Hierakonpolis is famous as the home of the Narmer palette, recording the unification of Egypt at the beginning of the First Dynasty, 3100 B.C. But 500 years earlier, this site was already one of the largest urban centers along the Nile. On-going excavations are revealing the tombs of regional kings who expressed their power in the size of their graves, and, most interestingly, with a royal menagerie of carefully buried exotic wild animals such as elephants, leopards, and troops of baboons to take to the afterlife. The menagerie gives us a glimpse of the reality behind many artistic symbols of power from this early period.
Plundered over the millennia, until recently the actual nature of the Hierakonpolis royal burials could only be assumed, but in March 2014 the discovery of a nearly intact tomb provided a tantalizing glimpse at the complex rituals that must have surrounded the burial of these early rulers. Even more remarkable, evidence of restoration of this tomb’s structure during the First Dynasty indicates the continued memory of, and respect paid to, the early Predynastic rulers some 500 or even 1000 years later.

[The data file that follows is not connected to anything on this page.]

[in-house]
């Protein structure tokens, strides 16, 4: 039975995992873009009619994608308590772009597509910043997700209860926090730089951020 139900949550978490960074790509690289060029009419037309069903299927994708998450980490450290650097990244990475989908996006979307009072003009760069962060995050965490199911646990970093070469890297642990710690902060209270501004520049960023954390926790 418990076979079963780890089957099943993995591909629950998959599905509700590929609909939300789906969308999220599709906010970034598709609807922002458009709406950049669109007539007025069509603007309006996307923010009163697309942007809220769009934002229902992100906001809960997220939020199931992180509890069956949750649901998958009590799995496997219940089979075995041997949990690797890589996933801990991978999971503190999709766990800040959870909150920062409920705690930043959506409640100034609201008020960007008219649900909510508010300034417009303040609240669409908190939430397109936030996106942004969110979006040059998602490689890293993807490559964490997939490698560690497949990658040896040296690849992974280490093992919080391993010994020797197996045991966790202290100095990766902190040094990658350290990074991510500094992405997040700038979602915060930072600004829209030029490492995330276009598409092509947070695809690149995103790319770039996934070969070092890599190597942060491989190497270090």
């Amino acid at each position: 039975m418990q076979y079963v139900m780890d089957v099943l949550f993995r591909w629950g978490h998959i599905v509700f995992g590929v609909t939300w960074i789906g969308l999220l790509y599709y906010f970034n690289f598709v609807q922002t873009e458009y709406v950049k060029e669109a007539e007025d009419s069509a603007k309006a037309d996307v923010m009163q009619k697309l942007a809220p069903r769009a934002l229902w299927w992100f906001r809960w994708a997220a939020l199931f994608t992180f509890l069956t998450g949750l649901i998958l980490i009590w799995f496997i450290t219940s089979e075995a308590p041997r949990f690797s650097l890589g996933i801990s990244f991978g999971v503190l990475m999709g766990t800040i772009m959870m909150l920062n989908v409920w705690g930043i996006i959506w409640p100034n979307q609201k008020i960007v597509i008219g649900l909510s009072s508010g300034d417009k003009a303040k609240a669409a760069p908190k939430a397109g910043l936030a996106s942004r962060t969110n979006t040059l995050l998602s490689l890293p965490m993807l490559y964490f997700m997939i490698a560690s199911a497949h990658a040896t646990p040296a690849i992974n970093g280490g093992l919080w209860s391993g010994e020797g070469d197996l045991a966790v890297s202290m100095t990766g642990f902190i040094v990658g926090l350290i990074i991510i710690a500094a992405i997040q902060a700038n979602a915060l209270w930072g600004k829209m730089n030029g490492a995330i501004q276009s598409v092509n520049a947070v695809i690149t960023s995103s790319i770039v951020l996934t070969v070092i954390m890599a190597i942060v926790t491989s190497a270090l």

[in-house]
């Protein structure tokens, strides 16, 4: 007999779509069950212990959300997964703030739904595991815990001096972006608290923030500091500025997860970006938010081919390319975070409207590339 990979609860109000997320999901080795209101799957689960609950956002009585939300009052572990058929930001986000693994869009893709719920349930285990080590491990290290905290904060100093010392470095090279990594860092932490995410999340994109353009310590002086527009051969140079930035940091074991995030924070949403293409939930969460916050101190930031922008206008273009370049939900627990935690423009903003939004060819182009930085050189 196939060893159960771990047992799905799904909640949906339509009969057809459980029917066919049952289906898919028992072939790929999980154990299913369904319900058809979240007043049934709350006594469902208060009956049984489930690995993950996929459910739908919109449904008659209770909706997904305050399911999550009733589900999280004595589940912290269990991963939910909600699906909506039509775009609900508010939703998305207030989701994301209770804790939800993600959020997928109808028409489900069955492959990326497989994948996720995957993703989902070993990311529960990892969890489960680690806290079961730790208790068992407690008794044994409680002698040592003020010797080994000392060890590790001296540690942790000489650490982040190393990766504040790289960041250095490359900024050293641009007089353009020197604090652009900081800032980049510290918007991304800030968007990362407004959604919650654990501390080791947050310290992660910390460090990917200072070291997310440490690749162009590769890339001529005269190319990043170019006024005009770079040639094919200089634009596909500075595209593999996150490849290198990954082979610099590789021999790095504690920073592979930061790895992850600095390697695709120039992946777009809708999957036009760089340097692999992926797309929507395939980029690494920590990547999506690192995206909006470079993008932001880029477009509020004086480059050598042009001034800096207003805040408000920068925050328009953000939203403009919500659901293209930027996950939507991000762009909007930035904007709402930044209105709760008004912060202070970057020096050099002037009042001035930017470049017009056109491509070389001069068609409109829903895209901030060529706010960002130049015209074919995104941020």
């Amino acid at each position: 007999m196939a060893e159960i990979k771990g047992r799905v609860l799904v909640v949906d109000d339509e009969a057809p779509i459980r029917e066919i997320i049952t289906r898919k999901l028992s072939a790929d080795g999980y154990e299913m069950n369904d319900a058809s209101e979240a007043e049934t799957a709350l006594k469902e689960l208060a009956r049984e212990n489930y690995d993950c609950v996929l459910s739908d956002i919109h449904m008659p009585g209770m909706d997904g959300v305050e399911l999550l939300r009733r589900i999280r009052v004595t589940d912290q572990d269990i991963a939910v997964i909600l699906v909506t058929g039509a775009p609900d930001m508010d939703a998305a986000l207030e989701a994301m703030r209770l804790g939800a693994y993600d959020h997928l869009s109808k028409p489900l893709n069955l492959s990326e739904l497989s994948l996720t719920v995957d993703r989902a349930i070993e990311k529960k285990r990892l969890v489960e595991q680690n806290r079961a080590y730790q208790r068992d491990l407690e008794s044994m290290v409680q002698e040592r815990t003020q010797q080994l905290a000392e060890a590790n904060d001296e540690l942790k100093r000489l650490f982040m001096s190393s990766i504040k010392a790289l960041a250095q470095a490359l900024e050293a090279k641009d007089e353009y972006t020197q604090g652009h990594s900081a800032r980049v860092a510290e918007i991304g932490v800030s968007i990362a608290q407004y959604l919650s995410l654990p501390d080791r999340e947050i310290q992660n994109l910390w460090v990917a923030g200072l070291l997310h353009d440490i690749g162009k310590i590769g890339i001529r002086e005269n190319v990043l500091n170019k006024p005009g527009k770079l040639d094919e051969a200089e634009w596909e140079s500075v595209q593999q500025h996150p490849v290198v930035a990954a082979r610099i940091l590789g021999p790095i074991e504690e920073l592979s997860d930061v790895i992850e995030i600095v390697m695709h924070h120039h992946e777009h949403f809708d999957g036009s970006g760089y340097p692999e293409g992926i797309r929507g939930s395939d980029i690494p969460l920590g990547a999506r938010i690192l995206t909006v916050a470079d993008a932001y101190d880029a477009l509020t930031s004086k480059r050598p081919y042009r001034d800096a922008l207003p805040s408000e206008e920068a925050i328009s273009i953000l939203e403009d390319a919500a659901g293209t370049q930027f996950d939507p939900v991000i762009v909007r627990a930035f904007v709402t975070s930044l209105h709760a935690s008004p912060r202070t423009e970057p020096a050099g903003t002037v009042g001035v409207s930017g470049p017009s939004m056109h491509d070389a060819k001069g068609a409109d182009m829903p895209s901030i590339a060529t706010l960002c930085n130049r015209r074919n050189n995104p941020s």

Dr. Renée Friedman is a graduate of the University of California, Berkeley in Egyptian Archaeology (1994) and has worked at many sites throughout Egypt since 1980. With special interest in the Predynastic, Egypt’s formative period (4000-3100BC), in 1983 she joined the team working at Hierakonpolis, the largest site of the predynastic period still extant and accessible anywhere in the Nile Valley, and went on to become the director of the Hierakonpolis Expedition in 1996. She has carried out excavations every season since that time, leading to the remarkable discoveries of breweries, temples and the elite cemetery where the early rulers of the site were buried along with an intriguing array of wild animals. Renee is currently the Heagy Research Curator of Early Egypt at the British Museum and the author of many scholarly and popular articles about all aspects of the site of Hierakonpolis.
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